BB: Most "sports stories" focus on guys who go on to be champions — and I wanted to tell a story about the other guys, the guys who struggle just to string a few wins together. The guys who are convinced they're bound for glory — until they aren't. I wanted to tackle a traditionally testosterone-heavy sport — and find things that I could relate to. That was my challenge to myself, anyway. What made Image the right publisher for Heart?

Heart Blair ButlerBB: I don't think any other publisher would have taken a gamble on this subject matter — or on me. I mean, I'm an unproven writer doing a black and white "sports" comic. But Image really gives you the ability to sink or swim on your own merits. You're acting as your own editor — which can be daunting, especially for a first-time comic writer — but I felt like it really liberated me to do whatever I wanted. I'm incredibly grateful for that. And the artist of Heart, Kevin Mellon, is hugely committed to doing creator-owned comics. (Shameless plug for Kevin's new comic, Creator Owned Heroes). But right now, Image is giving creators the ability to take tremendous creative risks — and to own their ideas, which is huge. What aspect of writing comics have you struggled with?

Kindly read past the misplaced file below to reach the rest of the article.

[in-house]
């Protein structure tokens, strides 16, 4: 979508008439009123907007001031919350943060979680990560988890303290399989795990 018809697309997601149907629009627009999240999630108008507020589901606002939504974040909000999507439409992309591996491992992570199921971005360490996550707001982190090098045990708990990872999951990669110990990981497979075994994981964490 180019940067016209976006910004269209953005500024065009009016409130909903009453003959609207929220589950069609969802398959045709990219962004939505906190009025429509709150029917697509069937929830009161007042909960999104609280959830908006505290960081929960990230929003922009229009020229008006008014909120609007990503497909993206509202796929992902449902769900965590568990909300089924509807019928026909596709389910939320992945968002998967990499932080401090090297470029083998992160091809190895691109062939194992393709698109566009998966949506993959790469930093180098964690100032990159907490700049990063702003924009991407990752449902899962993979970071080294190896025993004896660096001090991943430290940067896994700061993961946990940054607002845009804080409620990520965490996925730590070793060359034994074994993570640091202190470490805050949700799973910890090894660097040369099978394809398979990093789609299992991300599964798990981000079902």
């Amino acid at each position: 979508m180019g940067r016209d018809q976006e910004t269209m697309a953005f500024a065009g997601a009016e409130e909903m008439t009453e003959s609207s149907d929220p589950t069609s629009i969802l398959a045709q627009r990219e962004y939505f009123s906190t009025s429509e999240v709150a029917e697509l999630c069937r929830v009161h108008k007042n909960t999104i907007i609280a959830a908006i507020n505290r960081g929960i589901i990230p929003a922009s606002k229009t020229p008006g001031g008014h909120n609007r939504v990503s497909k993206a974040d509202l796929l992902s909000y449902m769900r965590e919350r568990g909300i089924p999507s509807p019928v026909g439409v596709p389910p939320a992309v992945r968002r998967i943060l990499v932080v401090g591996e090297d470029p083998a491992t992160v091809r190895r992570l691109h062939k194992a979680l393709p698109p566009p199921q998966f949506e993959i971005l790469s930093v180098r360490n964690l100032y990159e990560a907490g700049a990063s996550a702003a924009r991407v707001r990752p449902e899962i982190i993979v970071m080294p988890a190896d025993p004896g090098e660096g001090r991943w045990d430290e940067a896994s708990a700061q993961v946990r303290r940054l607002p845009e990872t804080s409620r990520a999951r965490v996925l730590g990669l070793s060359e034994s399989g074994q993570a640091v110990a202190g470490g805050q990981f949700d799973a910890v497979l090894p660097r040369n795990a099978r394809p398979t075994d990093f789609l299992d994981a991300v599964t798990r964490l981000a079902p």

BB: I think, initially, just trying to cram too much onto a single page was my Achilles heel. Kevin — and our fantastic letterer, Crank — were incredibly patient with me throughout the whole process, which I hugely appreciated. This was my first comic — and I knew that doing a black and white, non-superhero comic would be a tough sell — but I'm so humbled by the positive response to Heart — especially from people who have never seen a UFC fight, but really relate to the theme of the book. We've been really overwhelmed by people who have reached out through Twitter to let us know how much they loved the book. What's your favorite part of telling stories in the sequential arts?

BB: Just seeing the art come in — seeing the pieces all come together — and finally having a comic to hold in your hands. TV pilots and screenplays just sit on a shelf for years — so being able to create something that's out there for everyone to see and hold? That's a pretty incredible sense of accomplishment.

Batman Scott What are you reading right now?

BB: Locke & Key, Scott Snyder on Batman, Greg Rucka on The Punisher, Batwoman, Powers, Saga, The Walking Dead, Fatale, G.I. Joe: COBRA (hugely underrated), the latest Darwyn Cooke Parker comic — I know there are a dozen books I'm forgetting that I'll kick myself for later. Who's one woman in comics that you admire?